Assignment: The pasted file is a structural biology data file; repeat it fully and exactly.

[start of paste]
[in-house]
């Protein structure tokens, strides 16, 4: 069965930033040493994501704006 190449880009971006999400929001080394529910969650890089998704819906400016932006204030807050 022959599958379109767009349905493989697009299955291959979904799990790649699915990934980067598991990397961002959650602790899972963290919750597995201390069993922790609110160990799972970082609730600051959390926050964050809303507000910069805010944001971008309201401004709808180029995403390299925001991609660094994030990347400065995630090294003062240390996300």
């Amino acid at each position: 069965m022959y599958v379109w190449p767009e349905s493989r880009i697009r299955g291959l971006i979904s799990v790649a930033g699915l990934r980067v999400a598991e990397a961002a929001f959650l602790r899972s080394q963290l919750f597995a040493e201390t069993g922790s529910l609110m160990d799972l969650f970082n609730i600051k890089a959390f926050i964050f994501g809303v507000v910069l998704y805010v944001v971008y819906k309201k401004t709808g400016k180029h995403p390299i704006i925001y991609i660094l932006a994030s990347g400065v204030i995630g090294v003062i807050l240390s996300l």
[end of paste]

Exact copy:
[in-house]
């Protein structure tokens, strides 16, 4: 069965930033040493994501704006 190449880009971006999400929001080394529910969650890089998704819906400016932006204030807050 022959599958379109767009349905493989697009299955291959979904799990790649699915990934980067598991990397961002959650602790899972963290919750597995201390069993922790609110160990799972970082609730600051959390926050964050809303507000910069805010944001971008309201401004709808180029995403390299925001991609660094994030990347400065995630090294003062240390996300």
């Amino acid at each position: 069965m022959y599958v379109w190449p767009e349905s493989r880009i697009r299955g291959l971006i979904s799990v790649a930033g699915l990934r980067v999400a598991e990397a961002a929001f959650l602790r899972s080394q963290l919750f597995a040493e201390t069993g922790s529910l609110m160990d799972l969650f970082n609730i600051k890089a959390f926050i964050f994501g809303v507000v910069l998704y805010v944001v971008y819906k309201k401004t709808g400016k180029h995403p390299i704006i925001y991609i660094l932006a994030s990347g400065v204030i995630g090294v003062i807050l240390s996300l």